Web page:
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Slow Cooked Duck Legs

This is so simple I'm embarrassed. Anyway, lately I've been cooking duck legs in a slow oven (250 degrees) for three hours. I rub the legs with a mixture of salt and toasted Sichuan pepper a day before cooking and leave them in the fridge. During roasting the fat all melts away, leaving only a lovely crunchy skin structure and very succulent meat.

I trim all the excess skin and fat from the legs and grind it with some beef chuck to make delicious hamburgers.

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  1. This sounds wonderful, a kind of confit. Why don't more Americans eat duck?

    5 Replies
    1. re: cheryl_h

      I think unless you live where there's a large Asian population you won't find fresh duck legs in the markets, or anything other than frozen Long Island duckling. Frozen legs were becoming available by the time we left Nashville, and here in LA all the 99 Ranch and other Asian markets have fresh ones for really cheap. And Yes, I do a LOT of confit!

      1. re: Will Owen

        Agree that fresh duck isn't widely available but our local supermarkets sell frozen duck. I read somewhere what our national consumption of duck is and it was around 4oz per person per year. I find that number quite amazing.

        1. re: cheryl_h

          //our national consumption of duck is around 4oz per person per year.//

          I've got more duck than that in my beard whiskers.

          1. re: Bostonbob3

            LOL!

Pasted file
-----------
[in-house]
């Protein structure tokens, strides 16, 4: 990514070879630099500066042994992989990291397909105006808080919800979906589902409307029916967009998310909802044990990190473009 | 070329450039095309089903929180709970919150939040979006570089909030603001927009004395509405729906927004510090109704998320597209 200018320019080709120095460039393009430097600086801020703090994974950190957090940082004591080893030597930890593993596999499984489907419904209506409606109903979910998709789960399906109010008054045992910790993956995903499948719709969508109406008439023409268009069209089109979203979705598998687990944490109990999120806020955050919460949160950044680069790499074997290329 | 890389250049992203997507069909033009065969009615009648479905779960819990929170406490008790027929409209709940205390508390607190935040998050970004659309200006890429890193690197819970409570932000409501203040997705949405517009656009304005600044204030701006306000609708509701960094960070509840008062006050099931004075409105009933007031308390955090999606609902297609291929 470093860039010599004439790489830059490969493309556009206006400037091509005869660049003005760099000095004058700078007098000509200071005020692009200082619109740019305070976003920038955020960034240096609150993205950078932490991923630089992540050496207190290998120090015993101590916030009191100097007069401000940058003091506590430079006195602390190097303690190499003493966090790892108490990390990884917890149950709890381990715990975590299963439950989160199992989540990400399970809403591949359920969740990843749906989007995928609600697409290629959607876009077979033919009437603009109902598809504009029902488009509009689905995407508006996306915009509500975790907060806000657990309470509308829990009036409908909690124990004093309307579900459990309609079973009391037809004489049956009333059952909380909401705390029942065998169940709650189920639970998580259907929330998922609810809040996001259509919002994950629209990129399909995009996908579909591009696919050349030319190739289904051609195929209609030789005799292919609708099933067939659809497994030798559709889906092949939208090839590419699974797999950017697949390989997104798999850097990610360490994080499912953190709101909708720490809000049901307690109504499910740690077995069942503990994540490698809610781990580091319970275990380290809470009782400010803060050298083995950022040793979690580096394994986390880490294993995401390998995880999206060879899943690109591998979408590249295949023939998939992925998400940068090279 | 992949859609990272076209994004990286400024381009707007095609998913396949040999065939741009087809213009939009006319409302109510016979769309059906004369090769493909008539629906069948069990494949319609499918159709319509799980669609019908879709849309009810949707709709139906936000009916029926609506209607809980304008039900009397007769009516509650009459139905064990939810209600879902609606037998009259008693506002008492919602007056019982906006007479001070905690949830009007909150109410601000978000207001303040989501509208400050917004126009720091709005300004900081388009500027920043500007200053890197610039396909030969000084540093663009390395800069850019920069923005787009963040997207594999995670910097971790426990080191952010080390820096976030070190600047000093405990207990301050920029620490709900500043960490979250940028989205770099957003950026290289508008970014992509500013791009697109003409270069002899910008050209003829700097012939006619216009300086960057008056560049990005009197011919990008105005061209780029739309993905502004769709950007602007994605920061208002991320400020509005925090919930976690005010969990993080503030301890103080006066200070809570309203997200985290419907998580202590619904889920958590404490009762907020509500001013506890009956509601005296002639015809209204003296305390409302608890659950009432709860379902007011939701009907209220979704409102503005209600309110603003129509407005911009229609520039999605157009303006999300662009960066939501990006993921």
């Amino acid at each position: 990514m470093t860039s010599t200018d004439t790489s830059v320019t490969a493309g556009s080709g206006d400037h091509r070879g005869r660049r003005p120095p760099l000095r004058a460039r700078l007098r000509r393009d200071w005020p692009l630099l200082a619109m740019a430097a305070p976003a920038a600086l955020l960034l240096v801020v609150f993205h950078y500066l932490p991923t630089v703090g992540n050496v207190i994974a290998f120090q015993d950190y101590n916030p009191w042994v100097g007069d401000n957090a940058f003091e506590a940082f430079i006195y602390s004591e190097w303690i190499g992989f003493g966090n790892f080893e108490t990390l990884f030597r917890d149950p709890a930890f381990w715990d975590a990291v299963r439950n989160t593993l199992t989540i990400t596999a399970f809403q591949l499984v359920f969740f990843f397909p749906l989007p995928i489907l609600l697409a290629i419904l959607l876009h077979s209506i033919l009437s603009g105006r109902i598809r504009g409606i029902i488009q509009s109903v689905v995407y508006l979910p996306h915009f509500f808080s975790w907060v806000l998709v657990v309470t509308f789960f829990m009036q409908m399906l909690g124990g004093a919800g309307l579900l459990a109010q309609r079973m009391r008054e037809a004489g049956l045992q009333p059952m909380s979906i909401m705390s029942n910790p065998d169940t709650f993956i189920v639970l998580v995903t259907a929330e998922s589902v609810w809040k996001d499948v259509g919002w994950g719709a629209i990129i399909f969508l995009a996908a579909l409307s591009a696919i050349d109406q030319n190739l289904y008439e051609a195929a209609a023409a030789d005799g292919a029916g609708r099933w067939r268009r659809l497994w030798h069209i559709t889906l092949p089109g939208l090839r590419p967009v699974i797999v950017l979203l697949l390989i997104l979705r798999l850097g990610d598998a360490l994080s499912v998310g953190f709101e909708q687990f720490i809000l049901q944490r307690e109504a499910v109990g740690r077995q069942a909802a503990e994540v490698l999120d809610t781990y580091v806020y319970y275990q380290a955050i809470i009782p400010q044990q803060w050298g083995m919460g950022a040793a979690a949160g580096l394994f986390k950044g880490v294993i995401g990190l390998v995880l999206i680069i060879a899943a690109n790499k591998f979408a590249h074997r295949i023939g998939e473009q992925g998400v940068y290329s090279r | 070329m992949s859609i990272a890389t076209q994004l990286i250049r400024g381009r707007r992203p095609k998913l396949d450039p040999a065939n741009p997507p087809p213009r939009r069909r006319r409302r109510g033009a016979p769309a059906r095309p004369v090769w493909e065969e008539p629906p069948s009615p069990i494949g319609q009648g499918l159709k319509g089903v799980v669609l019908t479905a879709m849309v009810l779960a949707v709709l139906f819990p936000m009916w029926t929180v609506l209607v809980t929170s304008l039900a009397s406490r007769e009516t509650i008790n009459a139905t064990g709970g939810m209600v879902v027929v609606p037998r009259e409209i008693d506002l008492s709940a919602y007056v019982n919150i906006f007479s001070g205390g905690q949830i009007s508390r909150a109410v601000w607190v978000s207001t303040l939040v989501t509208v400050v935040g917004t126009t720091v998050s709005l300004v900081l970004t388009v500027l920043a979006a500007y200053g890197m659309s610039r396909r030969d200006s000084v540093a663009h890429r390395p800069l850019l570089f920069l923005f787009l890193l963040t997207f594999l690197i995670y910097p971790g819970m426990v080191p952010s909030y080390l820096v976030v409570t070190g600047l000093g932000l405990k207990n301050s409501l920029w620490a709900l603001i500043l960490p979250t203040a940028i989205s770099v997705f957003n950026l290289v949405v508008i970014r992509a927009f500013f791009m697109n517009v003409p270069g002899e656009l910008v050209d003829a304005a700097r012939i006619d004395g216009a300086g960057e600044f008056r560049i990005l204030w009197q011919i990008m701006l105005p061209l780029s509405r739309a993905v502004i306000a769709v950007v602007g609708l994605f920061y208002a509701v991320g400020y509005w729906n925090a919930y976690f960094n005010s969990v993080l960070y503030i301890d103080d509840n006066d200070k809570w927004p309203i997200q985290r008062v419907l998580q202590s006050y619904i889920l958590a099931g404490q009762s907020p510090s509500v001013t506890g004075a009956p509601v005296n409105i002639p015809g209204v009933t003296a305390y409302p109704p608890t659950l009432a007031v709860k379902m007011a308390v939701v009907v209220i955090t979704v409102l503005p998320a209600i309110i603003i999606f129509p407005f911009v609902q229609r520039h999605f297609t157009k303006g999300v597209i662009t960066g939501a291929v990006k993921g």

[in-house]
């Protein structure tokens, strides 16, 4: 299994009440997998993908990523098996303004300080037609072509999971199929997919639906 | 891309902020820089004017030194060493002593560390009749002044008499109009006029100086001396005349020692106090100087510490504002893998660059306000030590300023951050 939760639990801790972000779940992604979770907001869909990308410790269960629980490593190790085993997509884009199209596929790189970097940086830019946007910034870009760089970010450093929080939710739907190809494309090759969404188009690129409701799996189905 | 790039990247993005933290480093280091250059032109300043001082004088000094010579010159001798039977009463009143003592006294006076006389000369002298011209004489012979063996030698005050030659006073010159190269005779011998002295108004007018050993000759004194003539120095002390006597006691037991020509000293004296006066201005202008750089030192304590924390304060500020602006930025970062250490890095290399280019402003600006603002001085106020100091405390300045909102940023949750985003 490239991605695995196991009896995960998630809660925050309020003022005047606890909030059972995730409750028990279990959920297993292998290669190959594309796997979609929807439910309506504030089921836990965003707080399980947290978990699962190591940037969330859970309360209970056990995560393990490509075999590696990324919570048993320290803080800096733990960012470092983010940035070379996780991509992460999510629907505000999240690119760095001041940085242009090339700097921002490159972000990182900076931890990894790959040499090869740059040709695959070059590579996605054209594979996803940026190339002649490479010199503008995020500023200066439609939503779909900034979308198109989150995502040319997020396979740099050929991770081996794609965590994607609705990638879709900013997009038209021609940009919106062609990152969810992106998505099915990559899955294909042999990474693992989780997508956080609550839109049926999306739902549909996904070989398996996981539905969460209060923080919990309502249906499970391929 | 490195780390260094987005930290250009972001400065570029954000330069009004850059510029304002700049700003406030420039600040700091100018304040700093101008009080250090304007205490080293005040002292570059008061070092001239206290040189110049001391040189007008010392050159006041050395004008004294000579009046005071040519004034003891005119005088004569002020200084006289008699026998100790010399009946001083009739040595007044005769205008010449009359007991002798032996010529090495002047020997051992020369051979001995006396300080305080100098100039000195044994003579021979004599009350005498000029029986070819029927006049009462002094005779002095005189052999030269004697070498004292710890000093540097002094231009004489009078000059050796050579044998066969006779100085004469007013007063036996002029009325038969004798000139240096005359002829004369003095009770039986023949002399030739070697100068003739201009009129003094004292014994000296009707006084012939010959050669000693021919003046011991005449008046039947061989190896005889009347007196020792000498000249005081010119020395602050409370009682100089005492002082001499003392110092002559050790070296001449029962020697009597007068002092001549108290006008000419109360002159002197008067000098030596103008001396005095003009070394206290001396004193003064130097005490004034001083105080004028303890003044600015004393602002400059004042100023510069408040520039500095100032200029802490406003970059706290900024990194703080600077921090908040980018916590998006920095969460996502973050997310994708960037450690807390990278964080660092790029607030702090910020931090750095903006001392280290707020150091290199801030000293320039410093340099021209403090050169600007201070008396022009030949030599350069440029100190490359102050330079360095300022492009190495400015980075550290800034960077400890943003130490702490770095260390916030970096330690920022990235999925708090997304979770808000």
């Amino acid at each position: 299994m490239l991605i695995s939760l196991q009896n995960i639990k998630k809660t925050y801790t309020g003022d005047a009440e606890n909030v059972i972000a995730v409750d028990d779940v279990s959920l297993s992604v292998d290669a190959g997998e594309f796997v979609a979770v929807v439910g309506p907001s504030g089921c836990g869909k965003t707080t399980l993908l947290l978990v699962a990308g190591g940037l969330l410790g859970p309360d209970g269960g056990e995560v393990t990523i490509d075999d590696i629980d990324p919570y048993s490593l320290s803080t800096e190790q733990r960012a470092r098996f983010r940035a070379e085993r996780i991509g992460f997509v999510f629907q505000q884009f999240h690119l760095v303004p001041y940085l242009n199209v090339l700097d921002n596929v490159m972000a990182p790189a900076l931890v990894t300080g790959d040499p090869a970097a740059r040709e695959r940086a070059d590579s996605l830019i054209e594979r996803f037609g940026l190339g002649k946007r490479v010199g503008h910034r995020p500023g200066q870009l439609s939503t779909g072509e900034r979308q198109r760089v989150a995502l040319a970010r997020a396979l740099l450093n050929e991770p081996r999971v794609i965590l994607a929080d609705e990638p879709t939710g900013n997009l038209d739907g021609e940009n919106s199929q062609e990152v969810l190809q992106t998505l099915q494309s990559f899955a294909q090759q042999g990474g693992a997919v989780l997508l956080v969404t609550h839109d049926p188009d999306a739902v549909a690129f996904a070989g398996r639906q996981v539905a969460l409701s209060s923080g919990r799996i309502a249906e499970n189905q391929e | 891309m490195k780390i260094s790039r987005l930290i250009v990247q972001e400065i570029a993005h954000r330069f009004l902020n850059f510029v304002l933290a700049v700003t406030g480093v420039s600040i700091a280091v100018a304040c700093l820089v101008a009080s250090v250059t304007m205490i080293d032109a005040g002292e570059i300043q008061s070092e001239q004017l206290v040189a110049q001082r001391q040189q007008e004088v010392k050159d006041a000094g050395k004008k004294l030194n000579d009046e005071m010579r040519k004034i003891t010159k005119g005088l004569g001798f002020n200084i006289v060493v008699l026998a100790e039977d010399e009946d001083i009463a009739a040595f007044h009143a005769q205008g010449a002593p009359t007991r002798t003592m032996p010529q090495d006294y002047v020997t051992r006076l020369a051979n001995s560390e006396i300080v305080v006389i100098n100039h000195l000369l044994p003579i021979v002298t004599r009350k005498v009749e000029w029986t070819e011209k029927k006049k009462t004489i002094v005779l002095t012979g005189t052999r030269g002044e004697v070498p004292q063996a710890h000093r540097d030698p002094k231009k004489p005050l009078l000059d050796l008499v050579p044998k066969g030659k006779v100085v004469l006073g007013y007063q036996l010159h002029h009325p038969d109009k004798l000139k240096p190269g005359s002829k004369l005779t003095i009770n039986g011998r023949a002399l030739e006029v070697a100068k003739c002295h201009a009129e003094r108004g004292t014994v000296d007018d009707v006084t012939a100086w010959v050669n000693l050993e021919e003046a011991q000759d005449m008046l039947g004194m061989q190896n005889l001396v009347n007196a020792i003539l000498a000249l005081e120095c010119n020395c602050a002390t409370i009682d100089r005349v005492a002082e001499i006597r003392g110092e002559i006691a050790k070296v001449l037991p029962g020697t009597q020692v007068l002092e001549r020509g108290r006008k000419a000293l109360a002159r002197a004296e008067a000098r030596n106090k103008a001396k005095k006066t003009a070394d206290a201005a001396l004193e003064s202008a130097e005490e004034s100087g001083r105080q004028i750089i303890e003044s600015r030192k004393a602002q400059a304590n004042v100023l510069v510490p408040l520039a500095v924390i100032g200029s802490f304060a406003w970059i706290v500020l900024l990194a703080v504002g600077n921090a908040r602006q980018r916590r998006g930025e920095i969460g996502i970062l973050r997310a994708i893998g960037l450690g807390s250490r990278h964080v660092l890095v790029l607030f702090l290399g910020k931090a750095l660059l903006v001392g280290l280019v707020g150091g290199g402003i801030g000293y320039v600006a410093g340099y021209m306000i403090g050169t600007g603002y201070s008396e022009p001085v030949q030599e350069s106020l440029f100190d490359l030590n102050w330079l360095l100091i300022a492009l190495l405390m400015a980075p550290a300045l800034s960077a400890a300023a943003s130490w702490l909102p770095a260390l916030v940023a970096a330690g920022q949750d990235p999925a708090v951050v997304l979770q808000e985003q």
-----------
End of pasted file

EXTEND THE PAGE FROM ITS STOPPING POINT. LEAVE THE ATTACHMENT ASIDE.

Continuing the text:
2. re: cheryl_h

            I love duck and cannot find good ones in the frozen food section of the supermarket, let alone fresh. I recently have been ordering ducks from Grimaud Farms and then freezing them myself. They are truly excellent. They also sell legs confit, but making it oneself is better.

      2. Mmm, confit. I do both a duck and a lamb version. Just cover the meat in its fat (duck fat for duck, goose fat for lamb because lamb fat is kind of rank), then put in a 200 degree oven. Lamb for abuot six or seven hours, duck for about three or four depending on the parts used.

        Good God it's great food.

        4 Replies
        1. re: Bostonbob3

          Do you use shanks for your lamb confit?

          I actually think there would be nothing wrong with using good lard for the lamb, unless of course you don't do pork. A lot cheaper, though not really easy to find non-hydrogenated these days.

          1. re: Will Owen

            I usually use lamb shoulder for confit, but have done it with shanks on occasion. In fact, one of the best confits I ever had was at a Quebec restaurant, and they used shank. As for lard, I suppose it would work fine, but good Lordy, I do love the goose fat. :)

            1. re: Bostonbob3

              Where do you get goose fat? Sonoma Poultry Co. here has duck fat but I've never seen goose fat for sale commercially.

              1. re: rootlesscosmo

                I get it at an amazing butcher/specialty shop called Savenors, here in Boston (Julia Child used to shop here). You can also get it online:

                http://www.markys.com/caviar/customer...

        2. Michael, I suggest you consider using your duck with Mario's duck pasta recipe. (It's in his Molto Italiano cookbook.)
          It's become one of my favorite pasta dishes.

          1 Reply
          1. re: Leper

            I completely agree. It's particularly fantastic on home made pasta made with half semolina, half whole wheat flours.